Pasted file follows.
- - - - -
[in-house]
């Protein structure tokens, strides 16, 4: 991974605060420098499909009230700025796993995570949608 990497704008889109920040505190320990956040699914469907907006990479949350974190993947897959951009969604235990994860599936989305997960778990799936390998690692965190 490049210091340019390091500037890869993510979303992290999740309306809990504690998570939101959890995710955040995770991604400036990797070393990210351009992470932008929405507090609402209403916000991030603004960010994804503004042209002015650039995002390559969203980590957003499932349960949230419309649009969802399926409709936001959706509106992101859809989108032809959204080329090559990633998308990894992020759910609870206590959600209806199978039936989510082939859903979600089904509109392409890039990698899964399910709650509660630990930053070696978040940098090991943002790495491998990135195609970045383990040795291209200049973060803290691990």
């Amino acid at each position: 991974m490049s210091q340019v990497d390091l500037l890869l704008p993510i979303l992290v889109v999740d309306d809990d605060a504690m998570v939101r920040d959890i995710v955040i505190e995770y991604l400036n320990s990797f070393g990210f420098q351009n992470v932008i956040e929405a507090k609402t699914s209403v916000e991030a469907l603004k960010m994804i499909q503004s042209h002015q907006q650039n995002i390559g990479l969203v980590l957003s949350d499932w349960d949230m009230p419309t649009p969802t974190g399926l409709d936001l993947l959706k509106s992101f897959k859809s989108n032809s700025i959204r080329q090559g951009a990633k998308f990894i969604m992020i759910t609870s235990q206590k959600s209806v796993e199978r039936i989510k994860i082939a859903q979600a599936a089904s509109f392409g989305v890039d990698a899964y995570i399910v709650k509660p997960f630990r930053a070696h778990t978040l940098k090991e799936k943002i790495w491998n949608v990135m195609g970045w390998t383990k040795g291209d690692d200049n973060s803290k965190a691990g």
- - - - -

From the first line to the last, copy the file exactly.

[in-house]
């Protein structure tokens, strides 16, 4: 991974605060420098499909009230700025796993995570949608 990497704008889109920040505190320990956040699914469907907006990479949350974190993947897959951009969604235990994860599936989305997960778990799936390998690692965190 490049210091340019390091500037890869993510979303992290999740309306809990504690998570939101959890995710955040995770991604400036990797070393990210351009992470932008929405507090609402209403916000991030603004960010994804503004042209002015650039995002390559969203980590957003499932349960949230419309649009969802399926409709936001959706509106992101859809989108032809959204080329090559990633998308990894992020759910609870206590959600209806199978039936989510082939859903979600089904509109392409890039990698899964399910709650509660630990930053070696978040940098090991943002790495491998990135195609970045383990040795291209200049973060803290691990």
């Amino acid at each position: 991974m490049s210091q340019v990497d390091l500037l890869l704008p993510i979303l992290v889109v999740d309306d809990d605060a504690m998570v939101r920040d959890i995710v955040i505190e995770y991604l400036n320990s990797f070393g990210f420098q351009n992470v932008i956040e929405a507090k609402t699914s209403v916000e991030a469907l603004k960010m994804i499909q503004s042209h002015q907006q650039n995002i390559g990479l969203v980590l957003s949350d499932w349960d949230m009230p419309t649009p969802t974190g399926l409709d936001l993947l959706k509106s992101f897959k859809s989108n032809s700025i959204r080329q090559g951009a990633k998308f990894i969604m992020i759910t609870s235990q206590k959600s209806v796993e199978r039936i989510k994860i082939a859903q979600a599936a089904s509109f392409g989305v890039d990698a899964y995570i399910v709650k509660p997960f630990r930053a070696h778990t978040l940098k090991e799936k943002i790495w491998n949608v990135m195609g970045w390998t383990k040795g291209d690692d200049n973060s803290k965190a691990g």